We need to bear in mind that the public school student population in this country is becoming more and more a population of the poor and linguistically and racially different, thus making the country’s economic development more dependent on how well this segment of the American population is educated. To assure that this segment of the population is well educated, there is need for more access to the kind of instruction normally associated with and afforded by the lucky few with substantial income and power.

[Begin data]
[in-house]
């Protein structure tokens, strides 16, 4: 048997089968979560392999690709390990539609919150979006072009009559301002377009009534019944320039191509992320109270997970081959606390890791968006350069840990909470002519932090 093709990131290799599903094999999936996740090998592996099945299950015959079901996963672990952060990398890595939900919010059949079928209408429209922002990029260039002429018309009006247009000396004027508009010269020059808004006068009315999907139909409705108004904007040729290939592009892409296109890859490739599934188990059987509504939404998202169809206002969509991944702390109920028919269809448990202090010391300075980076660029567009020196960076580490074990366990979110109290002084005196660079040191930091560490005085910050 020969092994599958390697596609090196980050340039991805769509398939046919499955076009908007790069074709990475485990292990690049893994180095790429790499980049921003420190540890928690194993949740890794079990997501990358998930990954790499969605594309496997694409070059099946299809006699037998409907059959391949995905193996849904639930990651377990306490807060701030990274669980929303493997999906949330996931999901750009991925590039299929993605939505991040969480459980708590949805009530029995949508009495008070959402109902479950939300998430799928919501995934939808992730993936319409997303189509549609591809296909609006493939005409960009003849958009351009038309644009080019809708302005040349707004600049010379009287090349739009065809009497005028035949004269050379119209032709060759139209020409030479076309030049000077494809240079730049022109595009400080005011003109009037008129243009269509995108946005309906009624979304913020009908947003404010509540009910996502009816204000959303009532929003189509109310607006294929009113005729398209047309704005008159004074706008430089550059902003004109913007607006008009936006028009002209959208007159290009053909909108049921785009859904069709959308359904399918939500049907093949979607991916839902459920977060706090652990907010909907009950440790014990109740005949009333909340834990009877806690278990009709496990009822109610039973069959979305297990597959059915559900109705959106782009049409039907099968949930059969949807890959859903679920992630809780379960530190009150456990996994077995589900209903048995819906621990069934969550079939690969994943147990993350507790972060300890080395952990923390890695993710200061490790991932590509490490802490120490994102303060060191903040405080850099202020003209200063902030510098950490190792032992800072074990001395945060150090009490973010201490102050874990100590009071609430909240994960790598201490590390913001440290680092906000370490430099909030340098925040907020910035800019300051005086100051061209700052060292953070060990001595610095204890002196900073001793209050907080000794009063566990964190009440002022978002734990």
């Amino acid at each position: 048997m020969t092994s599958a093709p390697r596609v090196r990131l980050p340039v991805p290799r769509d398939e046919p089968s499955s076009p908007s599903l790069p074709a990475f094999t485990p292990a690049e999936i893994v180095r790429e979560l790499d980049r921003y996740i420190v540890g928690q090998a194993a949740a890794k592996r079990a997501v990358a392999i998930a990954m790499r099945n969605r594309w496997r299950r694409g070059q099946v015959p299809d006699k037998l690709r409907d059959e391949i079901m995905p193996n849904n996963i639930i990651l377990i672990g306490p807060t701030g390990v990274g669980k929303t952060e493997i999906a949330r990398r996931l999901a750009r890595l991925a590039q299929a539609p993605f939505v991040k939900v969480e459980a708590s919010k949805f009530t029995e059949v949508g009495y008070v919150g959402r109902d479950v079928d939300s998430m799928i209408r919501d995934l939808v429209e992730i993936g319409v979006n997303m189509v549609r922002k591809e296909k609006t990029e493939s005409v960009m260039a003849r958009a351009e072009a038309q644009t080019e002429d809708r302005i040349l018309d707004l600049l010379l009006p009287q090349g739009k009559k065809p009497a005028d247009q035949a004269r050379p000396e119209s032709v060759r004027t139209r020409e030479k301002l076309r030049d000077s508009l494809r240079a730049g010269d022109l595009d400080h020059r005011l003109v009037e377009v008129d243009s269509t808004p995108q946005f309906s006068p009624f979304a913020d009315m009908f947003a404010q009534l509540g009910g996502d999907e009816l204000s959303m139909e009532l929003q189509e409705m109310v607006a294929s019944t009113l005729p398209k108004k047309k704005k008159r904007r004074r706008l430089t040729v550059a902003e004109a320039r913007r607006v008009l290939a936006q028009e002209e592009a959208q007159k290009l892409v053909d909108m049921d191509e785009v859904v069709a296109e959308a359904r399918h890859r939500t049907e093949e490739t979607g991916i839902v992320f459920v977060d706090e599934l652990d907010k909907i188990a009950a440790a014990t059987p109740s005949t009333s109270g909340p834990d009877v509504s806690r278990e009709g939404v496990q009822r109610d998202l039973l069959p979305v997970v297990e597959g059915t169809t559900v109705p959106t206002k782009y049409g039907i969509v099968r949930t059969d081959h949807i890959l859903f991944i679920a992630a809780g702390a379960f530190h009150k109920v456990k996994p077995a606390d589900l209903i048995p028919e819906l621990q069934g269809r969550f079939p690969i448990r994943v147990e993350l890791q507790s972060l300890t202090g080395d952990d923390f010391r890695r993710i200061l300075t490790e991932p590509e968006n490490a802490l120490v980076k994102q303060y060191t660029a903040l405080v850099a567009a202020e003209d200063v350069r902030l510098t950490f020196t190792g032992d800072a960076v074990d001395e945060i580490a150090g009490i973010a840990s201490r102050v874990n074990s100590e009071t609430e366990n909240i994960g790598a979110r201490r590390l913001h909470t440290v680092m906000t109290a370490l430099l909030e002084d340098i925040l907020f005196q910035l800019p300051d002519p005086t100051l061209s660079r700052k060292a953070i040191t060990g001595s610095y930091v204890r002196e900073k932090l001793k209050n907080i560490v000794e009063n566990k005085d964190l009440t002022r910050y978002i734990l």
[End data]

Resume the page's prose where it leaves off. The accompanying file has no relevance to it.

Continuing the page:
Shor’s critique of current reforms smacks of a tacit elitism that works, in a latent way, against the very progress of the so-called disempowerment that he claims to speak for and defend. His self-directed classroom for desocialization as a solution to the dilemma of equity and excellence in education calls for a so-called liberating pedagogy that I find patronizing, condescending, and highly contradictory. “Teachers must initiate desocialization in their courses,” he says, “because students are not able to do it for themselves” (p. 185). These are the same students who have an ability to see what is not in their best interest and to resist and strike. They seem to know how to strike, but not how to desocialize themselves. To say that only teachers can desocialize students is a bit self-serving at best. Perhaps teachers are the only ones who can desocialize the already alienated, a contradiction in terms requiring great skill indeed.